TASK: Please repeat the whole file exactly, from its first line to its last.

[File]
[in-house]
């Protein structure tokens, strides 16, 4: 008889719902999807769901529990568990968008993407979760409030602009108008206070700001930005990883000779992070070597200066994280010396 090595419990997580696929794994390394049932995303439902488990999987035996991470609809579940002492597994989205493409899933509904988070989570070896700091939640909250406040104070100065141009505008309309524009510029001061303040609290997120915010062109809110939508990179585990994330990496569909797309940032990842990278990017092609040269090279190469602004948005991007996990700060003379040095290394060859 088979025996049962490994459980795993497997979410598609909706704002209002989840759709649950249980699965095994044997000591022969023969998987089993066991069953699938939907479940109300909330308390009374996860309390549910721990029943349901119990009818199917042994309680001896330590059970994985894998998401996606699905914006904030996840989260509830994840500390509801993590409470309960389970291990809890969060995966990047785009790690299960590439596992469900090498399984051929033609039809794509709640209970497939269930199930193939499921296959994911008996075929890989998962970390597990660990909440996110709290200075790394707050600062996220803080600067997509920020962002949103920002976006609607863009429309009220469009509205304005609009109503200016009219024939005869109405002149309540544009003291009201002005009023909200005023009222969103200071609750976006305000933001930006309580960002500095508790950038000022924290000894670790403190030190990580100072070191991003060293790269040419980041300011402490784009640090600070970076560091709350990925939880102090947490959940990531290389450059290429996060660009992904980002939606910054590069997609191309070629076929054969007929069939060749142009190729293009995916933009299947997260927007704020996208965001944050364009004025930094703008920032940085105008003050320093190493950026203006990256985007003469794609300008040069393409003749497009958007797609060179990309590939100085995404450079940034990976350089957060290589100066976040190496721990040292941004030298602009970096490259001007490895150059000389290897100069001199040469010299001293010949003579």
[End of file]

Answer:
[in-house]
């Protein structure tokens, strides 16, 4: 008889719902999807769901529990568990968008993407979760409030602009108008206070700001930005990883000779992070070597200066994280010396 090595419990997580696929794994390394049932995303439902488990999987035996991470609809579940002492597994989205493409899933509904988070989570070896700091939640909250406040104070100065141009505008309309524009510029001061303040609290997120915010062109809110939508990179585990994330990496569909797309940032990842990278990017092609040269090279190469602004948005991007996990700060003379040095290394060859 088979025996049962490994459980795993497997979410598609909706704002209002989840759709649950249980699965095994044997000591022969023969998987089993066991069953699938939907479940109300909330308390009374996860309390549910721990029943349901119990009818199917042994309680001896330590059970994985894998998401996606699905914006904030996840989260509830994840500390509801993590409470309960389970291990809890969060995966990047785009790690299960590439596992469900090498399984051929033609039809794509709640209970497939269930199930193939499921296959994911008996075929890989998962970390597990660990909440996110709290200075790394707050600062996220803080600067997509920020962002949103920002976006609607863009429309009220469009509205304005609009109503200016009219024939005869109405002149309540544009003291009201002005009023909200005023009222969103200071609750976006305000933001930006309580960002500095508790950038000022924290000894670790403190030190990580100072070191991003060293790269040419980041300011402490784009640090600070970076560091709350990925939880102090947490959940990531290389450059290429996060660009992904980002939606910054590069997609191309070629076929054969007929069939060749142009190729293009995916933009299947997260927007704020996208965001944050364009004025930094703008920032940085105008003050320093190493950026203006990256985007003469794609300008040069393409003749497009958007797609060179990309590939100085995404450079940034990976350089957060290589100066976040190496721990040292941004030298602009970096490259001007490895150059000389290897100069001199040469010299001293010949003579």